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THE STATE OF VENICE UNDER…

'-''':"*-'!" G AME LAWS, 18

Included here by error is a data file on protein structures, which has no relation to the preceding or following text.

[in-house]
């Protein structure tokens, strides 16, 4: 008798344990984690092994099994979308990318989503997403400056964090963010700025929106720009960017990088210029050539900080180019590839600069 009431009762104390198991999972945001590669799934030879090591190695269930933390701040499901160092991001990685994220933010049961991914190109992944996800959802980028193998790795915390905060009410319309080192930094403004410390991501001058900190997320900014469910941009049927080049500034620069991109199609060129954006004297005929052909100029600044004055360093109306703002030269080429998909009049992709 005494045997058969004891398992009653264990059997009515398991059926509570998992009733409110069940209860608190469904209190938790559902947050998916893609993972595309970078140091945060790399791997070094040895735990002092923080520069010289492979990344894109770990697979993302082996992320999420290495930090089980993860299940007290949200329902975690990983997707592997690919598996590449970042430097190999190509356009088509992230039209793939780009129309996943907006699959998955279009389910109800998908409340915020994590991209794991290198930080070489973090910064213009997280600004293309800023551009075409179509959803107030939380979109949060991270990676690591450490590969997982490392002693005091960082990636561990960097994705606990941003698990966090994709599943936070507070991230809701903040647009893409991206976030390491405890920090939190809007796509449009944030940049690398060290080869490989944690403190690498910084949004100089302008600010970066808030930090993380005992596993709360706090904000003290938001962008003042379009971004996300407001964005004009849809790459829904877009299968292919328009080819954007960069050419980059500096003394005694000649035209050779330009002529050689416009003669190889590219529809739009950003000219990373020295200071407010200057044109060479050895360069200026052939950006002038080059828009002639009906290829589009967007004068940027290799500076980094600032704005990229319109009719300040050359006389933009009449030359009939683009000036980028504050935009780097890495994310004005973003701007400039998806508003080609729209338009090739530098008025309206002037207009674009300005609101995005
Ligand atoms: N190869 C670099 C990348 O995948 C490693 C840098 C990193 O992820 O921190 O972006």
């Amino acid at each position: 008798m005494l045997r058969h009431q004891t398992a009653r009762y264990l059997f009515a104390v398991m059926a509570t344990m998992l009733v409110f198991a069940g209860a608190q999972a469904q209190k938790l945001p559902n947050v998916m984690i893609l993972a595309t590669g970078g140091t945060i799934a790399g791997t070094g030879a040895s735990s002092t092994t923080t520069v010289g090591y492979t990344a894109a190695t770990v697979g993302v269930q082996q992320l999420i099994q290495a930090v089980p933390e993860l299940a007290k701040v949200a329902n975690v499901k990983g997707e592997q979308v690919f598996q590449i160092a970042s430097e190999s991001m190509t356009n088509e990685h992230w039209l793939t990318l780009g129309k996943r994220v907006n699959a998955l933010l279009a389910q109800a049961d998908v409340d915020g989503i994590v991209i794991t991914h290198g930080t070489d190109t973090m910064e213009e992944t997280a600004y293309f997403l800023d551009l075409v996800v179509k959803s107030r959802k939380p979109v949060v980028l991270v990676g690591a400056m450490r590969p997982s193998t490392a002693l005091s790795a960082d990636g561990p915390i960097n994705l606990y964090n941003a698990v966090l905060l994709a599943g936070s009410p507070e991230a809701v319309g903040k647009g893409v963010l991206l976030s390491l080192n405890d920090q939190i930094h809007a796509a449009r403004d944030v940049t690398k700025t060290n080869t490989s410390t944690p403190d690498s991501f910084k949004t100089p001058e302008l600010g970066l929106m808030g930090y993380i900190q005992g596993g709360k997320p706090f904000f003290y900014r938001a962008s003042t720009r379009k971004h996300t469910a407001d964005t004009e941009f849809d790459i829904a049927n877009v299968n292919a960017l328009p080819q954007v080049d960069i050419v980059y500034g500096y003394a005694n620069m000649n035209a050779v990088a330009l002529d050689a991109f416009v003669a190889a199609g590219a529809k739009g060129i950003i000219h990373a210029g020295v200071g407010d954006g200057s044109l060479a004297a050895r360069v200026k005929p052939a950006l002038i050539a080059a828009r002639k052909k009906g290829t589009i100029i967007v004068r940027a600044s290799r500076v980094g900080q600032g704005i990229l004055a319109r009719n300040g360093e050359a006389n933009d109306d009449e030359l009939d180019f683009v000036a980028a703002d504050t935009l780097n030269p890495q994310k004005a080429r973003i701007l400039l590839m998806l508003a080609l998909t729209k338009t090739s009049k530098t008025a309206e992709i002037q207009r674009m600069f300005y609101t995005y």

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G AME LAWS, 18 Oft Wednesday Jat, at the county Court at Dev ises, by virtue of a second w rit, issued frlt" that purpose, a-Jury wasimpaiHielied before Mr. Tinney, who presided for the Sheriff, to asses* the damage* in an action of trespass brought y Isaac Sunkins against ffenry Hunt, for tro>kisc game upon i he Plaintiff's estate. Mr. Casberd-, Counsel for the PlaifrtiSF, opened the case; and the trespass was proved by Richard Mortimer, On the cross-examination, a. question bfin< propose-i to the witness, whether the PiaiiiitiF had sustained any damage whatever from; trespass complained of? Mr. Tinney inierleici to prevent that question from being put. Jje said, that he would not suffer the witness to spe;> k to any point already settled between the panics; that damage was already admitted ou the part of. the Delendaut, aud t¡'"t the (juestion must narrowed, so as aot to countervail that admis- sion. In the course of the cross-examination, the witness stated, that no damage was done by the Defendant to the Plaintiff's t'ciice, or to the grara Oil his lands, or to ins property, in any shape whatever. Mr. Hunt addressed the Jury at great length but was seveiat times restrained, for what was considered asirrelevaflt so the matter in and a breach of that (!ecorum which oua:ht lo be invariably observed in a Court, of Justice. Mr. Tinney, in stating the effect of the evidence to the Jury, observed, that it was their function to assess what damage the Plaiut iff ought to have for the trespass complained of, it being adjudged hy the Court of K-hi^s lieitch, that some natures ne was entitled to recover, and that they were suoin io make an assessment, accordingly, observed, tiia* even if the Plaintiff had conic to iheinfo determine his righl. to a compensation for the aggression conipiained of, instead of coining to them merely to asceriji-in the amount of ittzh cowliensatiori, he would be entitled to their verdict; for it, was necessarily theJtjiY of this country,and of every country in which civi- lized society subsists, that no one shnuld come; upon the esrate of another "without his consent, iie therefore directed the Jury to a, ive such damages as they thought IhcPlaintilfeutitlNJ te. but left it wholly to their own discretion to settle (heari) iunt.—After some deliberation, the Jury to ict,,irn of no wished to return a verdict of no' damages! Mr. Tinney told them he would not receive this as their verdict; that they were bound by the writ under which they acted, and by the catb they had taken, to assess some damages. Motwitb* standing this admonition, and their being twice sent back fer further consultation, the Jury refused to alter their return. Sir. T. then said 'I lie Wtil-lld si ill do his, and they must fa Ice the c,o?i3equenre" of their refusal. The Defendant said he would indemnify the Jury for persisting in their first determination. Ihe verdict was not received, and we under- stand the names of the Jurors will be returned to the Court ol King's Bench, with the circcm- stanees attending this extraordinary case. 'Ihe Court was entirely full, and the return stanees attending this extraordinary case. Thf Court was entirely full, and the return of the Jury was received with loud acclamation by a laröe portion of the audito ry The will of the late Dr. Gray, of Indit, wheichv he bequeathed 00,0001- to the toWQ of Elgin, for pious purposes, which "a (L," years past, the subject of a Chancery suit, ha* by a late decision of that Court, been declar- ed valid, and (lie town yj Jilgiu fouud calitied to the whole amount* I

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